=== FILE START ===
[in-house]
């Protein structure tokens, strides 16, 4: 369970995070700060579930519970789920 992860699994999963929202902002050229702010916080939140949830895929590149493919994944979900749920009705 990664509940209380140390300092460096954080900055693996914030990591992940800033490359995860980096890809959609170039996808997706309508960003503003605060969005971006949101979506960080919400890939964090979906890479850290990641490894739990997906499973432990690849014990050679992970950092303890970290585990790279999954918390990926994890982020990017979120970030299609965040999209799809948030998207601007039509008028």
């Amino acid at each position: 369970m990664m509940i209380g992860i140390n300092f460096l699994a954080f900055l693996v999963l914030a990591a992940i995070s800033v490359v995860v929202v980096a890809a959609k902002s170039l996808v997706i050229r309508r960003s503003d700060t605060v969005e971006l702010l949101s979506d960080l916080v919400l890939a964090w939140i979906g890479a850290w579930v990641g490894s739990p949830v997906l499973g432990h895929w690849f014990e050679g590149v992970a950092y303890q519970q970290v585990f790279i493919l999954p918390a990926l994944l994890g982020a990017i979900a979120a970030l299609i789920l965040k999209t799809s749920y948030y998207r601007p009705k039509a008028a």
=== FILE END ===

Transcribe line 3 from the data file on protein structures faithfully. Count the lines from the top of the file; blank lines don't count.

């Amino acid at each position: 369970m990664m509940i209380g992860i140390n300092f460096l699994a954080f900055l693996v999963l914030a990591a992940i995070s800033v490359v995860v929202v980096a890809a959609k902002s170039l996808v997706i050229r309508r960003s503003d700060t605060v969005e971006l702010l949101s979506d960080l916080v919400l890939a964090w939140i979906g890479a850290w579930v990641g490894s739990p949830v997906l499973g432990h895929w690849f014990e050679g590149v992970a950092y303890q519970q970290v585990f790279i493919l999954p918390a990926l994944l994890g982020a990017i979900a979120a970030l299609i789920l965040k999209t799809s749920y948030y998207r601007p009705k039509a008028a």